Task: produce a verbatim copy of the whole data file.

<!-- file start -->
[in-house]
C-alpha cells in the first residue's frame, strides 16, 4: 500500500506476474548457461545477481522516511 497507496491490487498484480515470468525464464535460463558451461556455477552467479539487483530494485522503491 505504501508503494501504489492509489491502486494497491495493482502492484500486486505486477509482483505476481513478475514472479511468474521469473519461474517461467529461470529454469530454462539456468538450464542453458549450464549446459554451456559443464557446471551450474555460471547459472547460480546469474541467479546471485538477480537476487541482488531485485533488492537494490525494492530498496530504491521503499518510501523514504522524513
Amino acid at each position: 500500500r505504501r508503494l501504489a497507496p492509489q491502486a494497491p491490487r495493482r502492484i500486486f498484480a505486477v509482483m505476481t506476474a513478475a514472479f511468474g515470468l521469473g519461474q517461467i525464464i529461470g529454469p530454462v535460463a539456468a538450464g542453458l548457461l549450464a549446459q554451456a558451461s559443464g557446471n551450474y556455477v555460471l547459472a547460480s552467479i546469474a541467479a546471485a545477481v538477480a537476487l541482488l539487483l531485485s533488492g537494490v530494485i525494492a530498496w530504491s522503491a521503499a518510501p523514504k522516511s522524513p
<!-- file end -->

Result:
[in-house]
C-alpha cells in the first residue's frame, strides 16, 4: 500500500506476474548457461545477481522516511 497507496491490487498484480515470468525464464535460463558451461556455477552467479539487483530494485522503491 505504501508503494501504489492509489491502486494497491495493482502492484500486486505486477509482483505476481513478475514472479511468474521469473519461474517461467529461470529454469530454462539456468538450464542453458549450464549446459554451456559443464557446471551450474555460471547459472547460480546469474541467479546471485538477480537476487541482488531485485533488492537494490525494492530498496530504491521503499518510501523514504522524513
Amino acid at each position: 500500500r505504501r508503494l501504489a497507496p492509489q491502486a494497491p491490487r495493482r502492484i500486486f498484480a505486477v509482483m505476481t506476474a513478475a514472479f511468474g515470468l521469473g519461474q517461467i525464464i529461470g529454469p530454462v535460463a539456468a538450464g542453458l548457461l549450464a549446459q554451456a558451461s559443464g557446471n551450474y556455477v555460471l547459472a547460480s552467479i546469474a541467479a546471485a545477481v538477480a537476487l541482488l539487483l531485485s533488492g537494490v530494485i525494492a530498496w530504491s522503491a521503499a518510501p523514504k522516511s522524513p